Warning: Detailed and long post!
How many of you have seen the movie ‘It’s Complicated’?
If you are a Meryl Streep fan like I am, then you would have, I’m sure. This is my favourite scene from the movie, because as I watched this scene unfold, I was entranced by how much fun Meryl had making chocolate croissants! It was only natural that I too, wanted to make them, seeing how easy it was for her to do it. WRONG!
It most definitely is as easy if you are using store bought croissant dough. Like the one starring the Pillsbury dough boy.
But if you want to make croissants from scratch, be prepared to wait atleast a day before it’s done. It’s best to prepare the dough the day before you want it baked, so that you have enough time to chill and roll properly.
Croissant Pastry isn’t exactly the same as puff pastry. You need yeast as well as butter (good, good butter) for the dough to puff up and rise like a graceful ballet dancer finishing a plie. Did you know that in France, it is illegal to call a croissant a ‘croissant’ if it doesn’t have full natural butter in it? And that the fabled French Croissant, actually comes from Vienna!
Anyway, for those of you who are still interested in making your own croissants, here is something that will give you the strength: You have not lived life, until you’ve sunken your teeth into a hot croissant straight out of the oven.
To be honest, making a croissant isn’t all that hard work. It’s the wait times that will eat at you. Basically you make the dough, let it rise, let it cool, laminate it with butter, roll and fold and chill 4 times, and let it refrigerate overnight before baking it in the morning after letting it rise one last time.
See! Not difficult. Other than rolling and folding, you aren’t doing that much work.
This is my 4th time making croissants at home, and while this is a fool-proof recipe, I seem to notice a steady climb in the quality of my croissants directly in proportion to my growing skills as a baker. I can’t get the shape right, but man does it taste good! So if your first attempt doesn’t have a boulangerie quality to it, fret not. It’s just your first step to getting there. Hell, I’m still getting there! And we will. I promise!
Here are a few things to remember while baking your own croissants!
1. Stay cool – Always work with cool pastry, on a cool work surface and in a cool environment. Crank up that a/c. While marble works best to keep pastry cool, you can always use any other surface provided you cool it first. Simply place a large bowl of ice cubes (a bag of frozen peas also work) over your work area for a few minutes and wipe away any condensation.Voila! You got yourself a cool surface area to work the pastry.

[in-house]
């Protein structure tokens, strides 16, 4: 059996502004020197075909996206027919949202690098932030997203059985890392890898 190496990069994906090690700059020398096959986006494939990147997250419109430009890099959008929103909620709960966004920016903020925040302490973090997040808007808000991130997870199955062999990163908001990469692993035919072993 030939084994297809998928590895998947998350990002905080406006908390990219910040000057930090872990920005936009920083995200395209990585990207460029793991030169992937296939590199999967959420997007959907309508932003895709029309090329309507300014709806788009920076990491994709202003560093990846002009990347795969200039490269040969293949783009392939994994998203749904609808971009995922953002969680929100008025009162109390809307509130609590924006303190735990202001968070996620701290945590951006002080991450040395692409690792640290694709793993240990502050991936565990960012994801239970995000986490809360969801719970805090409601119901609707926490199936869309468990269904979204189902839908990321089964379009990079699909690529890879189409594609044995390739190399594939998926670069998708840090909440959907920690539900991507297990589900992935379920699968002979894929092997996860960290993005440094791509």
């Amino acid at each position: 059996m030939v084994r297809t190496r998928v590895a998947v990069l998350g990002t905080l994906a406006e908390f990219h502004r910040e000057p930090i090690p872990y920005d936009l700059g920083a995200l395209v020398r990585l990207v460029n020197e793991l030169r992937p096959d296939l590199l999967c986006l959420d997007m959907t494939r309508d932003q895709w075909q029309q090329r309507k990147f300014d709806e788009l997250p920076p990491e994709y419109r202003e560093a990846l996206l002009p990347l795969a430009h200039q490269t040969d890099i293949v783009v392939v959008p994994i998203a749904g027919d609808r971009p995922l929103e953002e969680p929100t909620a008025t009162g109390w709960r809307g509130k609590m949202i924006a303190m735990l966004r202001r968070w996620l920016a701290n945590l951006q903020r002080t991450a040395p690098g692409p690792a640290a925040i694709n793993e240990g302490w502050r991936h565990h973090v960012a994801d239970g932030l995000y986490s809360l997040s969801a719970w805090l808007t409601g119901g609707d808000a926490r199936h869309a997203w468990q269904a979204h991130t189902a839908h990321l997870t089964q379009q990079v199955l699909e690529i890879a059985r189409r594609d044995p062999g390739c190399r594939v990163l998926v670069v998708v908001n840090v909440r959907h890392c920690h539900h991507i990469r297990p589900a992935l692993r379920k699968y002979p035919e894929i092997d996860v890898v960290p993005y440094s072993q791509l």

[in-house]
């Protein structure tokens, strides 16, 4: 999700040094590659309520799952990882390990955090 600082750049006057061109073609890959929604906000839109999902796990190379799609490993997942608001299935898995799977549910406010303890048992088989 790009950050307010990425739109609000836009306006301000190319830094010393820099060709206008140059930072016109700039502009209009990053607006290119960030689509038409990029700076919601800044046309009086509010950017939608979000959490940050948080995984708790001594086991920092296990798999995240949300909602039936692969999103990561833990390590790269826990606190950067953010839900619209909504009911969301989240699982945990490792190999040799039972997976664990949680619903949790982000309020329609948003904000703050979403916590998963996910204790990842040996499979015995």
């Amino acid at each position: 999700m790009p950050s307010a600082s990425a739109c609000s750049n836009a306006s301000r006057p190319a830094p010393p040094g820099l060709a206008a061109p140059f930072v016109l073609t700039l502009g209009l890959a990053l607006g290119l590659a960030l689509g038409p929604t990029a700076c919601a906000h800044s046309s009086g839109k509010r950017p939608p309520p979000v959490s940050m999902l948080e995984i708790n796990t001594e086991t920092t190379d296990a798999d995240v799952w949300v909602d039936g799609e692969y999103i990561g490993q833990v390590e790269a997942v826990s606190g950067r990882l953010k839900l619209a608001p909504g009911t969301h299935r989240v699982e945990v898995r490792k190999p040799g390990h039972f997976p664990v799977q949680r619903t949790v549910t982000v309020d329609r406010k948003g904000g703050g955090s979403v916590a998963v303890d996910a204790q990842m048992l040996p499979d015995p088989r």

2. Be light handed – While rolling out the pastry, work with a light hand, and work fast. Pressing down on the dough too much can merge the butter layers and won’t give you that beautifully risen croissants.
3. Relax – When you chill the dough, be sure to chill it for at least 30 minutes and up to 2 hours. The longer the pastry ‘relaxes’ in the refrigerator, the better the layers are set before you roll it out again.
Step 1: Proof the yeast
You start by proofing the yeast – Remember to use lukewarm water while proofing yeast. Yeast are living organisms and too much heat will kill them. Think baby’s milk temperature. Nice, warm and cozy. If using instant yeast, skip this step and add the yeast directly to the flour and knead with warm water.
Step 2: Knead the dough
Add the proofed yeast to the flour along with milk, salt, sugar and water. Knead with a firm yet steady hand, until you end up with a smooth, soft dough. No bumps. Form into a round ball.
Step 3: Let it rise
Let the dough rise in a nice warm spot in the house. I usually place it in the oven with the oven light turned on. Make sure to dampen the towel that covers the bowl, humidity helps the dough rise.
Punch the dough to release trapped air and refrigerate. Cold dough is easier to roll and laminate.
Step 4: Lamination
Laminating the dough is simply creating the butter-dough layers that is characteristic of the croissant pastry.
On a cool, clean surface, lightly dusted with flour, roll the cold dough into a round disk approximately 12″ wide. Spread the softened butter down the center into roughly a 10″disk.
Fold the sides over the butter, enveloping the butter completely. Make sure to overlap the folds, so that the butter stays trapped inside. Seal any open edges. Make sure that the folded pastry packet is 5 inches wide. Don’t worry about the length. Cover in clingfilm and refrigerate for about an hour until firm.
Take out and let it sit uncovered till slightly pliable. Roll into a rectangle roughly about 15″x5″.
Fold in thirds like a book. Cover in clingfilm and refrigerate for about 2 hours.
Repeat the fold and chill 3 more times.
Step 5: Shape the croissants
Roll the laminated dough into a 20″x5″ rectangle. Cut in half. Refrigerate one half.
Roll out the other half to a rectangle 1/4″ thick. Cut into thirds. Roll each piece into a rough square, and cut diagonally to get two triangles.
Roll each triangle into a ‘croissant’, starting from the base of the triangle and working up to the tip. Stretch and tuck the tip under the croissant and bend the ends towards you.
Repeat the same process with the refrigerated half. If you notice the pastry thawing or sweating while you work with it, refrigerate until cold.
Step 6: Final rise before baking
Place the croissants on a baking tray at least 2 inches apart with the tucked end at the bottom. You need to give room for the croissants to rise.
Let it sit covered in a warm area to rise for about an hour or more. They should be all puffed up and plump.
Brush lightly with milk or egg wash (1 egg beaten with 1tbsp water).
Step 7: Bake!
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